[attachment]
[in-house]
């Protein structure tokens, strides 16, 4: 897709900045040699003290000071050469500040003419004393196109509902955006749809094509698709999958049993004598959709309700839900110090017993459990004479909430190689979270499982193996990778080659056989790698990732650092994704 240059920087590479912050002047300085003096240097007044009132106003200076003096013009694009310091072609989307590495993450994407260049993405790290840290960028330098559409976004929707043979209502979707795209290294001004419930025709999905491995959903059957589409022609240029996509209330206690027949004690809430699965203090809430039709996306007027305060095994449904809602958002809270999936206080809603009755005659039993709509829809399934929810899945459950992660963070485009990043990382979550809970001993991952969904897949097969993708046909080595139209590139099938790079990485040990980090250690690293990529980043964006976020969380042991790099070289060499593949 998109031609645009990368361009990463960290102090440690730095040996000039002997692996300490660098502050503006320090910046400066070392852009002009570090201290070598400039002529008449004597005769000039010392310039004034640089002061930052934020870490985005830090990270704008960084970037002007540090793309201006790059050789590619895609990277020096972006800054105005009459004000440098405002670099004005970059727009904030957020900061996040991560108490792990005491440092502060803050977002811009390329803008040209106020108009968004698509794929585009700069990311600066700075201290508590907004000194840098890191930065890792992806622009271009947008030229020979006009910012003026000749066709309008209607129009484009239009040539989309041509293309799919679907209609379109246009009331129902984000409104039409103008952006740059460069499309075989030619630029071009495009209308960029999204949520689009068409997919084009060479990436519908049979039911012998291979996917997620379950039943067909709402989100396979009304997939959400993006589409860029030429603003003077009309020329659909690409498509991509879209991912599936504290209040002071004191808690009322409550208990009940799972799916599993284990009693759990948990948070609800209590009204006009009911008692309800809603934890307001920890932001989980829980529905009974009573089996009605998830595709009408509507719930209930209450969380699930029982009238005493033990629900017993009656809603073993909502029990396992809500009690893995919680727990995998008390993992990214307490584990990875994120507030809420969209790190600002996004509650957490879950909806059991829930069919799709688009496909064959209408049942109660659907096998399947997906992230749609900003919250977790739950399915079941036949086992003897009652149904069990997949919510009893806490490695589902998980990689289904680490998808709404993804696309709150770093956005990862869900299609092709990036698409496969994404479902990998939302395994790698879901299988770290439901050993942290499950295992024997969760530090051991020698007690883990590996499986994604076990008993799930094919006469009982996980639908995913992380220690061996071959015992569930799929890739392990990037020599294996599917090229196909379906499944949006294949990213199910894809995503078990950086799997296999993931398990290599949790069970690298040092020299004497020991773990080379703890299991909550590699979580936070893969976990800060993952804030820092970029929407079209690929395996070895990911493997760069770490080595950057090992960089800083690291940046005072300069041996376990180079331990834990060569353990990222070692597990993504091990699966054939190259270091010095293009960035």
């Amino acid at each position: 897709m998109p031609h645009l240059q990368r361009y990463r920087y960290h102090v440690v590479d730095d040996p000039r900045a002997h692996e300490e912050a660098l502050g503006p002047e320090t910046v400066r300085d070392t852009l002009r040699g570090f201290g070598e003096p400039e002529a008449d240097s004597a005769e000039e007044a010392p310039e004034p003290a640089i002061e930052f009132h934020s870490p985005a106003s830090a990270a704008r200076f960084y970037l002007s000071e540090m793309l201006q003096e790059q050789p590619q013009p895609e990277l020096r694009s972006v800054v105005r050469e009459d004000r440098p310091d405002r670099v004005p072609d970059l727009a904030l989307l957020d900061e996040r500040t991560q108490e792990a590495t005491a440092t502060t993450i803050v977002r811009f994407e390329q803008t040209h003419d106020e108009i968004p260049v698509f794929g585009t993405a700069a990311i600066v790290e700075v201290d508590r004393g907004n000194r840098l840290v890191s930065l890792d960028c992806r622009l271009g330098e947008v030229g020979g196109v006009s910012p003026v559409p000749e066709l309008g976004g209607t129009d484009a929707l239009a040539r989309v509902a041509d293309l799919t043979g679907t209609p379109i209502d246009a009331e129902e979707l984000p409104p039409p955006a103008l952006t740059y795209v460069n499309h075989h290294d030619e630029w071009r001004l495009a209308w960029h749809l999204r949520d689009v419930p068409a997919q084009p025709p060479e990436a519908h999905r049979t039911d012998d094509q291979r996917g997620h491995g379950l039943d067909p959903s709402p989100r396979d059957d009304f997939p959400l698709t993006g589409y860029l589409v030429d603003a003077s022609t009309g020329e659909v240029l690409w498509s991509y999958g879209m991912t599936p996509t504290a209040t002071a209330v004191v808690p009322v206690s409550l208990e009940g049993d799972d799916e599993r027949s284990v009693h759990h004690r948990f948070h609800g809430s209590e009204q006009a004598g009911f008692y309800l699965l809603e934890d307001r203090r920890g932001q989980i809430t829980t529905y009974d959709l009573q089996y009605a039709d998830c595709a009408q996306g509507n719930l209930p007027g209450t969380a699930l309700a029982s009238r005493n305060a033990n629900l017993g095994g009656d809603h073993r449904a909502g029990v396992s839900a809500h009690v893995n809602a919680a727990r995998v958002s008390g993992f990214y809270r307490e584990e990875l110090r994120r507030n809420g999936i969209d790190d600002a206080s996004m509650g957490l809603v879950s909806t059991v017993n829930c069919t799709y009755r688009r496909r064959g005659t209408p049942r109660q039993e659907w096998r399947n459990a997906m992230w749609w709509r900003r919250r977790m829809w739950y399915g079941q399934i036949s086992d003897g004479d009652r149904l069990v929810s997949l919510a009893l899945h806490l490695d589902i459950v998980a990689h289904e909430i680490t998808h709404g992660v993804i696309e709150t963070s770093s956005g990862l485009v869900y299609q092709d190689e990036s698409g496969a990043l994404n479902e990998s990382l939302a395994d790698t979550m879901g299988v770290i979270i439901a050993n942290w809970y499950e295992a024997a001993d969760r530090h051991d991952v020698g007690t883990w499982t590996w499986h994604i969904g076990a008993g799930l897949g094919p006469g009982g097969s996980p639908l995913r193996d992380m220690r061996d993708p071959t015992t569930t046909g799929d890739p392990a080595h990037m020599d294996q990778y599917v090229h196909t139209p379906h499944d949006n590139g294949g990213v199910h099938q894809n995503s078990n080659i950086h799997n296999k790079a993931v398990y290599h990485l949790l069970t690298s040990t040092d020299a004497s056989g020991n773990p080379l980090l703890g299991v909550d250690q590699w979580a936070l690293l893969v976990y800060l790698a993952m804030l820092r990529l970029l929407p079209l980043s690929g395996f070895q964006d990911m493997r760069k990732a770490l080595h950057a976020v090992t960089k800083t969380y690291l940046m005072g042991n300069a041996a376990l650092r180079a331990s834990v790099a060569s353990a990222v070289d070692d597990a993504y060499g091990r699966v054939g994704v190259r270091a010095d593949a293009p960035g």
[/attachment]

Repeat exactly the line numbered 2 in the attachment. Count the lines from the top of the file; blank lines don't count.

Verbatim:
């Protein structure tokens, strides 16, 4: 897709900045040699003290000071050469500040003419004393196109509902955006749809094509698709999958049993004598959709309700839900110090017993459990004479909430190689979270499982193996990778080659056989790698990732650092994704 240059920087590479912050002047300085003096240097007044009132106003200076003096013009694009310091072609989307590495993450994407260049993405790290840290960028330098559409976004929707043979209502979707795209290294001004419930025709999905491995959903059957589409022609240029996509209330206690027949004690809430699965203090809430039709996306007027305060095994449904809602958002809270999936206080809603009755005659039993709509829809399934929810899945459950992660963070485009990043990382979550809970001993991952969904897949097969993708046909080595139209590139099938790079990485040990980090250690690293990529980043964006976020969380042991790099070289060499593949 998109031609645009990368361009990463960290102090440690730095040996000039002997692996300490660098502050503006320090910046400066070392852009002009570090201290070598400039002529008449004597005769000039010392310039004034640089002061930052934020870490985005830090990270704008960084970037002007540090793309201006790059050789590619895609990277020096972006800054105005009459004000440098405002670099004005970059727009904030957020900061996040991560108490792990005491440092502060803050977002811009390329803008040209106020108009968004698509794929585009700069990311600066700075201290508590907004000194840098890191930065890792992806622009271009947008030229020979006009910012003026000749066709309008209607129009484009239009040539989309041509293309799919679907209609379109246009009331129902984000409104039409103008952006740059460069499309075989030619630029071009495009209308960029999204949520689009068409997919084009060479990436519908049979039911012998291979996917997620379950039943067909709402989100396979009304997939959400993006589409860029030429603003003077009309020329659909690409498509991509879209991912599936504290209040002071004191808690009322409550208990009940799972799916599993284990009693759990948990948070609800209590009204006009009911008692309800809603934890307001920890932001989980829980529905009974009573089996009605998830595709009408509507719930209930209450969380699930029982009238005493033990629900017993009656809603073993909502029990396992809500009690893995919680727990995998008390993992990214307490584990990875994120507030809420969209790190600002996004509650957490879950909806059991829930069919799709688009496909064959209408049942109660659907096998399947997906992230749609900003919250977790739950399915079941036949086992003897009652149904069990997949919510009893806490490695589902998980990689289904680490998808709404993804696309709150770093956005990862869900299609092709990036698409496969994404479902990998939302395994790698879901299988770290439901050993942290499950295992024997969760530090051991020698007690883990590996499986994604076990008993799930094919006469009982996980639908995913992380220690061996071959015992569930799929890739392990990037020599294996599917090229196909379906499944949006294949990213199910894809995503078990950086799997296999993931398990290599949790069970690298040092020299004497020991773990080379703890299991909550590699979580936070893969976990800060993952804030820092970029929407079209690929395996070895990911493997760069770490080595950057090992960089800083690291940046005072300069041996376990180079331990834990060569353990990222070692597990993504091990699966054939190259270091010095293009960035």